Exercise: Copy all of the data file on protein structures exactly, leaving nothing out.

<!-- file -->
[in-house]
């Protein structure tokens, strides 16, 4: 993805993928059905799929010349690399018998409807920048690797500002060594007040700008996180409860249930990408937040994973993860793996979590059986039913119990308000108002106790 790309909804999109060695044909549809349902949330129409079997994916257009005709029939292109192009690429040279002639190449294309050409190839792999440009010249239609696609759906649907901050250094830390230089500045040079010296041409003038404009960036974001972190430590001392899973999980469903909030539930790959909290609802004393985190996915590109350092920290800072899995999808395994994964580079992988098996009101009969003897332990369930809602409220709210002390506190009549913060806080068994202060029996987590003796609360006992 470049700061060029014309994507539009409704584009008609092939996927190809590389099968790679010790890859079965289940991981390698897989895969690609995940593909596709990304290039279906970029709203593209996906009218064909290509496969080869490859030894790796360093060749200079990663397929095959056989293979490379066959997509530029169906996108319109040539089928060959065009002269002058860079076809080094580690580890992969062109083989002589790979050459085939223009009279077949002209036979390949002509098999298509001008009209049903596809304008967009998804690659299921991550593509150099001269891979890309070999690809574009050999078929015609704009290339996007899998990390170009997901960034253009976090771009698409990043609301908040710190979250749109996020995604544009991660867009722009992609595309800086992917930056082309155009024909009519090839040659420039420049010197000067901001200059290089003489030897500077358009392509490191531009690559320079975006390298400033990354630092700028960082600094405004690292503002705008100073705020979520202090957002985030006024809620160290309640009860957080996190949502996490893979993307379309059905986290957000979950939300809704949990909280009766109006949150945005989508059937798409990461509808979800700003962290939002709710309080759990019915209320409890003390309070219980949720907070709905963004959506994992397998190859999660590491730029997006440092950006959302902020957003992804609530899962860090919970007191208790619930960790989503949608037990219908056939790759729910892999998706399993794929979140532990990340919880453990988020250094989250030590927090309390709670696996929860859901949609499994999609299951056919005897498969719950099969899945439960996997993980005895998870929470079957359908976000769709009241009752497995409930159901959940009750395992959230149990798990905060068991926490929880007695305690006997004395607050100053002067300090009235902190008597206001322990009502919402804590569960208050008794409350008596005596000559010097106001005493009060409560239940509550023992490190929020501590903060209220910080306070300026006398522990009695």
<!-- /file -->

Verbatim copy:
[in-house]
């Protein structure tokens, strides 16, 4: 993805993928059905799929010349690399018998409807920048690797500002060594007040700008996180409860249930990408937040994973993860793996979590059986039913119990308000108002106790 790309909804999109060695044909549809349902949330129409079997994916257009005709029939292109192009690429040279002639190449294309050409190839792999440009010249239609696609759906649907901050250094830390230089500045040079010296041409003038404009960036974001972190430590001392899973999980469903909030539930790959909290609802004393985190996915590109350092920290800072899995999808395994994964580079992988098996009101009969003897332990369930809602409220709210002390506190009549913060806080068994202060029996987590003796609360006992 470049700061060029014309994507539009409704584009008609092939996927190809590389099968790679010790890859079965289940991981390698897989895969690609995940593909596709990304290039279906970029709203593209996906009218064909290509496969080869490859030894790796360093060749200079990663397929095959056989293979490379066959997509530029169906996108319109040539089928060959065009002269002058860079076809080094580690580890992969062109083989002589790979050459085939223009009279077949002209036979390949002509098999298509001008009209049903596809304008967009998804690659299921991550593509150099001269891979890309070999690809574009050999078929015609704009290339996007899998990390170009997901960034253009976090771009698409990043609301908040710190979250749109996020995604544009991660867009722009992609595309800086992917930056082309155009024909009519090839040659420039420049010197000067901001200059290089003489030897500077358009392509490191531009690559320079975006390298400033990354630092700028960082600094405004690292503002705008100073705020979520202090957002985030006024809620160290309640009860957080996190949502996490893979993307379309059905986290957000979950939300809704949990909280009766109006949150945005989508059937798409990461509808979800700003962290939002709710309080759990019915209320409890003390309070219980949720907070709905963004959506994992397998190859999660590491730029997006440092950006959302902020957003992804609530899962860090919970007191208790619930960790989503949608037990219908056939790759729910892999998706399993794929979140532990990340919880453990988020250094989250030590927090309390709670696996929860859901949609499994999609299951056919005897498969719950099969899945439960996997993980005895998870929470079957359908976000769709009241009752497995409930159901959940009750395992959230149990798990905060068991926490929880007695305690006997004395607050100053002067300090009235902190008597206001322990009502919402804590569960208050008794409350008596005596000559010097106001005493009060409560239940509550023992490190929020501590903060209220910080306070300026006398522990009695």